Relocation – Things to consider for your first meeting with a lawyer

by Clara Mills

The transient nature of the Northern Territory, the nature of the employment opportunities in the Top End (such as mining and defence) and the high cost of living often means that families negotiating how they will parent following a separation will also have to give consideration to relocation, where one parent seeks to move a child away from the other parent.

The complexities of relocation cases

Relocation cases are difficult cases for parents to negotiate and for the Courts to decide. This is because:

  • Often the child has a secure attachment to both parents and both parents are able to fulfill the roles and responsibilities of parenthood.
  • The stakes are high for each parent as one adult’s freedom of movement may be restricted by the Court or the other parent’s relationship with their children may substantially change.
  • Whatever happens, there could be substantial financial impact on either parent.
  • The costs of litigation are high.
  • The process can take a toll on what was previously a collaborative and constructive post-separation parenting arrangement.

What to do if you are seeking to relocate

If you are the parent who is seeking to relocate, the information available to you about what you need to consider to run a successful case can be a little contradictory.

The Courts continually remind us that a parent who wishes to move does not need to have a compelling reason to do so, rather the Court will consider the facts of the case in the same way as any other parenting matter. The reality, however, is that a review of successful relocation cases shows us that those cases are always built by focusing on the reasons for the move and articulating them clearly.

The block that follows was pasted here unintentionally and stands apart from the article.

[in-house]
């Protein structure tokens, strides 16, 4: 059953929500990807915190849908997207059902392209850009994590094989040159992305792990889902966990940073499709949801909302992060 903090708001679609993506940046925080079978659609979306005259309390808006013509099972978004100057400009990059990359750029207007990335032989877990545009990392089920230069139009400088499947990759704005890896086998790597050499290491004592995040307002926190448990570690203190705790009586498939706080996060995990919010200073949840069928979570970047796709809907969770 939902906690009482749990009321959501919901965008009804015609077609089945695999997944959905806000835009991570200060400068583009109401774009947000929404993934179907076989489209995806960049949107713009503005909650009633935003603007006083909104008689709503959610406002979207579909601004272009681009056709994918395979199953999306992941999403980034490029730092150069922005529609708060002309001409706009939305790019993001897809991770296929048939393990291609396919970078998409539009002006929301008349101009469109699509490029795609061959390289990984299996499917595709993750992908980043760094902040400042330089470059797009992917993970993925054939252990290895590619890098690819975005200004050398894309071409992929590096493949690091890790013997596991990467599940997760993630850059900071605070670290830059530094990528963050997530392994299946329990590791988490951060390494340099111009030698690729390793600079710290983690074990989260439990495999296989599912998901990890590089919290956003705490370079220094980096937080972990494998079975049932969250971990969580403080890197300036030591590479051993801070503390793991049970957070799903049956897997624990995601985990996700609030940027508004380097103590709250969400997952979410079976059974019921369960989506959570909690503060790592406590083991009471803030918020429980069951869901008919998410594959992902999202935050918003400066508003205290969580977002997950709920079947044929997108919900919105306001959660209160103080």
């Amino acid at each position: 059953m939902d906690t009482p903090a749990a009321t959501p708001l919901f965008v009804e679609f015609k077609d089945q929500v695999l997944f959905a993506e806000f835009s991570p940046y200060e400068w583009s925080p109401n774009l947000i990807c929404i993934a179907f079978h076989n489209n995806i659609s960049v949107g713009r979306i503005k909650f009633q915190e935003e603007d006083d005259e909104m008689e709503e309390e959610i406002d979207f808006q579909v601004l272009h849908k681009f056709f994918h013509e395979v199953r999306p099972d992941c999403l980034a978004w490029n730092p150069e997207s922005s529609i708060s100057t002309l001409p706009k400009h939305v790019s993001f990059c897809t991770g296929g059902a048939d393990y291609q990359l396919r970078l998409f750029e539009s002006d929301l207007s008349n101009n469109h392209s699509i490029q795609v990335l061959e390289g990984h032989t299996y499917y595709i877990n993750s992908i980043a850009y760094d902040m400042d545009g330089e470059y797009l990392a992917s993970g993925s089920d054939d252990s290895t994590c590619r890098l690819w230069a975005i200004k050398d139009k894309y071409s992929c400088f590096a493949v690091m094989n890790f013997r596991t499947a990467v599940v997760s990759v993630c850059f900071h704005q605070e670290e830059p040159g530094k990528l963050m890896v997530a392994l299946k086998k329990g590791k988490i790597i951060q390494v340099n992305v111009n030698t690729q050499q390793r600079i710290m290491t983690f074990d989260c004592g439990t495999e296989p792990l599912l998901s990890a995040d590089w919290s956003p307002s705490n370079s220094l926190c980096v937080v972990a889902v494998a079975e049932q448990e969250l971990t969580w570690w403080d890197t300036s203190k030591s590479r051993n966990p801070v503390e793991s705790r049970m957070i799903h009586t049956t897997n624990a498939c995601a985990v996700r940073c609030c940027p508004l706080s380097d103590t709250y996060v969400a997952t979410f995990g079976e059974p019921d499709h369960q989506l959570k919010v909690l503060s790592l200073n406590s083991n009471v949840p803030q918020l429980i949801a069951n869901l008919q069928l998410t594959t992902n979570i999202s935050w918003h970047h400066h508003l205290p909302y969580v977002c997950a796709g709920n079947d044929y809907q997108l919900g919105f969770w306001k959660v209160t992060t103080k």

The case law shows that in addition to considering the best interests of the children in the circumstances, that the Court will also give consideration to the “legitimate interests and desires” of the parents. The reality of relocation cases is that it is rarely possible to separate the children’s best interests from the relocating parent’s circumstances, legitimate interests and desires.

Be prepared for your meeting with a family lawyer

In order to make the most of your first meeting with your lawyer when considering a relocation, you can assist by considering the following reasons for wanting to relocate and how they may relate to your situation prior to the meeting:

  • What were the reasons and agreements for relocating to the Northern Territory in the first place?
  • Is homesickness a factor; are you wanting to return “home” if the relocation to the Northern Territory isn’t working?
  • Where are your family supports?
  • What are your employment opportunities both in the NT and in the location you want to move to?
  • Are there any professional or academic advantages to relocating?
  • What are the financial advantages and disadvantages of staying and relocating?
  • If you have re-partnered, where is your partner located and what are their employment opportunities?
  • Are there any cultural or religious reasons for relocating?
  • Is there any effect on your mental health which a relocation would alleviate?

Judges in family law cases have a lot of discretion in their decision making powers. By giving your lawyer carefully considered reasons for your relocation you will assist in preparing a case which may resonate with the trial judge and increase your prospects of success.

If you have any queries or wish to obtain advice in relation to any of the issues raised in this article please contact Clara Mills.

The above does not constitute specific legal advice but is general information only.



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